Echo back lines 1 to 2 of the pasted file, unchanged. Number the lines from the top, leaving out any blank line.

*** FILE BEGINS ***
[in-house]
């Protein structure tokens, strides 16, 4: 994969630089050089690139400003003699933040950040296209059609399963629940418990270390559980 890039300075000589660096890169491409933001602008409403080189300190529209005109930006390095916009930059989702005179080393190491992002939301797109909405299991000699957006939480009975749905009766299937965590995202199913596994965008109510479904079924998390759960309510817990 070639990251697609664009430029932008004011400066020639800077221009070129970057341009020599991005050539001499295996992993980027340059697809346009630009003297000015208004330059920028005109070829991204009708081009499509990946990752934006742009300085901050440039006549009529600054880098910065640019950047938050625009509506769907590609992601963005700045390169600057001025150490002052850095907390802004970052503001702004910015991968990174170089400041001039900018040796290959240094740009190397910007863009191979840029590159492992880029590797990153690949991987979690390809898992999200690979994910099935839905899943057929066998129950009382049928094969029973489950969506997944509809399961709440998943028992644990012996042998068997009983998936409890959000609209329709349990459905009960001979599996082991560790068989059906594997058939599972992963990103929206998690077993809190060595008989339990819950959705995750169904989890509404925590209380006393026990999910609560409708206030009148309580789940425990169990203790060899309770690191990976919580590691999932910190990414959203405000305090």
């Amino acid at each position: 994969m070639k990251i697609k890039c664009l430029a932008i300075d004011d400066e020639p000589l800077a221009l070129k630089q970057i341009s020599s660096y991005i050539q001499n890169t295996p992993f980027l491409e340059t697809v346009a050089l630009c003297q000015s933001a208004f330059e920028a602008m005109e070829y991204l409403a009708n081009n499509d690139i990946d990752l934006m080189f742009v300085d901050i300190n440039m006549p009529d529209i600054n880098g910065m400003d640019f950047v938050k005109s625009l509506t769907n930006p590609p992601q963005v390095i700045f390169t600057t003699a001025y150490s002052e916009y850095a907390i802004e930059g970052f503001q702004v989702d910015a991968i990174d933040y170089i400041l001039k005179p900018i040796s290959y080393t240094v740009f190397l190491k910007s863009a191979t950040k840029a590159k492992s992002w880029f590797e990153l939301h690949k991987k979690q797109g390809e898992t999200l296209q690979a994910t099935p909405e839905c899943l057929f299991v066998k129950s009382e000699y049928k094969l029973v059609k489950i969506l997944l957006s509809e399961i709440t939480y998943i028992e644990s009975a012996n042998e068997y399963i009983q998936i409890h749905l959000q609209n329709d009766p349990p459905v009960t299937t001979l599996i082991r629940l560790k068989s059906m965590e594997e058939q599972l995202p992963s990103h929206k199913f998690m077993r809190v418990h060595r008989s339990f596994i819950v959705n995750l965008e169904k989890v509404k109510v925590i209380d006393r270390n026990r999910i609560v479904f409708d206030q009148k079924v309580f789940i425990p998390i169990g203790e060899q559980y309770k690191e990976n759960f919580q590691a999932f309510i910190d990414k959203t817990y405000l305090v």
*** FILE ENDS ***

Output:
[in-house]
């Protein structure tokens, strides 16, 4: 994969630089050089690139400003003699933040950040296209059609399963629940418990270390559980 890039300075000589660096890169491409933001602008409403080189300190529209005109930006390095916009930059989702005179080393190491992002939301797109909405299991000699957006939480009975749905009766299937965590995202199913596994965008109510479904079924998390759960309510817990 070639990251697609664009430029932008004011400066020639800077221009070129970057341009020599991005050539001499295996992993980027340059697809346009630009003297000015208004330059920028005109070829991204009708081009499509990946990752934006742009300085901050440039006549009529600054880098910065640019950047938050625009509506769907590609992601963005700045390169600057001025150490002052850095907390802004970052503001702004910015991968990174170089400041001039900018040796290959240094740009190397910007863009191979840029590159492992880029590797990153690949991987979690390809898992999200690979994910099935839905899943057929066998129950009382049928094969029973489950969506997944509809399961709440998943028992644990012996042998068997009983998936409890959000609209329709349990459905009960001979599996082991560790068989059906594997058939599972992963990103929206998690077993809190060595008989339990819950959705995750169904989890509404925590209380006393026990999910609560409708206030009148309580789940425990169990203790060899309770690191990976919580590691999932910190990414959203405000305090």